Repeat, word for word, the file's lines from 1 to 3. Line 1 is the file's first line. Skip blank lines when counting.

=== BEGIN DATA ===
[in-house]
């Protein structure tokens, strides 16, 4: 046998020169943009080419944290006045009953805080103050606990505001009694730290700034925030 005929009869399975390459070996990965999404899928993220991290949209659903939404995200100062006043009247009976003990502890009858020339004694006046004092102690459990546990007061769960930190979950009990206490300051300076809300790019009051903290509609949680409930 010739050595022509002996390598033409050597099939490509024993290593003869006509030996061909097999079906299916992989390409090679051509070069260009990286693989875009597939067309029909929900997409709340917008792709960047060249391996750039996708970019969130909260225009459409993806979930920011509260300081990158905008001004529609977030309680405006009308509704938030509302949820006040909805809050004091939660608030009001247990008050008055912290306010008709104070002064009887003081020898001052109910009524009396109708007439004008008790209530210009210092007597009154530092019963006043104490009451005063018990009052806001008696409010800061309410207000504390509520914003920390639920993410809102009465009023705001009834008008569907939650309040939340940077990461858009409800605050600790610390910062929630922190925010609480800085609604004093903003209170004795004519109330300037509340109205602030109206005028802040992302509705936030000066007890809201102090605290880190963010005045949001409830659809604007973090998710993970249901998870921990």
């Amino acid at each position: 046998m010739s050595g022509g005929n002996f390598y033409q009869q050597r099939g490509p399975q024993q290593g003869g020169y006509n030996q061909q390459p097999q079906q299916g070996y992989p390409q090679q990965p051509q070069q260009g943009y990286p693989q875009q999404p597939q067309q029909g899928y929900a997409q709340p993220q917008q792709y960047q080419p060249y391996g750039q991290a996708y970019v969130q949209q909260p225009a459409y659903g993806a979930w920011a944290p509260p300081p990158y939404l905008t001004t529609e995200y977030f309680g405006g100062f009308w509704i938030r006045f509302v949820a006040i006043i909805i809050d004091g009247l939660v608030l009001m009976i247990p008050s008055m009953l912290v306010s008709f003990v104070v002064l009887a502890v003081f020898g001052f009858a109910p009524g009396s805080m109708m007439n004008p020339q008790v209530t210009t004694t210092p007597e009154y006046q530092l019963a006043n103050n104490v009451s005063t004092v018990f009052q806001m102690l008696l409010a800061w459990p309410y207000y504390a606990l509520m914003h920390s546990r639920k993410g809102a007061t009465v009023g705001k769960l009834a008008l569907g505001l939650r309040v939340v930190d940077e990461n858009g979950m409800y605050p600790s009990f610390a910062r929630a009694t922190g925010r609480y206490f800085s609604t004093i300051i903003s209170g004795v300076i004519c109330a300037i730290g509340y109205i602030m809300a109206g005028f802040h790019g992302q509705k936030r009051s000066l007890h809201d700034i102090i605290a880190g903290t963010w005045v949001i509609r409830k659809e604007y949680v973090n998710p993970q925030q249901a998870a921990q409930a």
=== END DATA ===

[in-house]
């Protein structure tokens, strides 16, 4: 046998020169943009080419944290006045009953805080103050606990505001009694730290700034925030 005929009869399975390459070996990965999404899928993220991290949209659903939404995200100062006043009247009976003990502890009858020339004694006046004092102690459990546990007061769960930190979950009990206490300051300076809300790019009051903290509609949680409930 010739050595022509002996390598033409050597099939490509024993290593003869006509030996061909097999079906299916992989390409090679051509070069260009990286693989875009597939067309029909929900997409709340917008792709960047060249391996750039996708970019969130909260225009459409993806979930920011509260300081990158905008001004529609977030309680405006009308509704938030509302949820006040909805809050004091939660608030009001247990008050008055912290306010008709104070002064009887003081020898001052109910009524009396109708007439004008008790209530210009210092007597009154530092019963006043104490009451005063018990009052806001008696409010800061309410207000504390509520914003920390639920993410809102009465009023705001009834008008569907939650309040939340940077990461858009409800605050600790610390910062929630922190925010609480800085609604004093903003209170004795004519109330300037509340109205602030109206005028802040992302509705936030000066007890809201102090605290880190963010005045949001409830659809604007973090998710993970249901998870921990």
């Amino acid at each position: 046998m010739s050595g022509g005929n002996f390598y033409q009869q050597r099939g490509p399975q024993q290593g003869g020169y006509n030996q061909q390459p097999q079906q299916g070996y992989p390409q090679q990965p051509q070069q260009g943009y990286p693989q875009q999404p597939q067309q029909g899928y929900a997409q709340p993220q917008q792709y960047q080419p060249y391996g750039q991290a996708y970019v969130q949209q909260p225009a459409y659903g993806a979930w920011a944290p509260p300081p990158y939404l905008t001004t529609e995200y977030f309680g405006g100062f009308w509704i938030r006045f509302v949820a006040i006043i909805i809050d004091g009247l939660v608030l009001m009976i247990p008050s008055m009953l912290v306010s008709f003990v104070v002064l009887a502890v003081f020898g001052f009858a109910p009524g009396s805080m109708m007439n004008p020339q008790v209530t210009t004694t210092p007597e009154y006046q530092l019963a006043n103050n104490v009451s005063t004092v018990f009052q806001m102690l008696l409010a800061w459990p309410y207000y504390a606990l509520m914003h920390s546990r639920k993410g809102a007061t009465v009023g705001k769960l009834a008008l569907g505001l939650r309040v939340v930190d940077e990461n858009g979950m409800y605050p600790s009990f610390a910062r929630a009694t922190g925010r609480y206490f800085s609604t004093i300051i903003s209170g004795v300076i004519c109330a300037i730290g509340y109205i602030m809300a109206g005028f802040h790019g992302q509705k936030r009051s000066l007890h809201d700034i102090i605290a880190g903290t963010w005045v949001i509609r409830k659809e604007y949680v973090n998710p993970q925030q249901a998870a921990q409930a």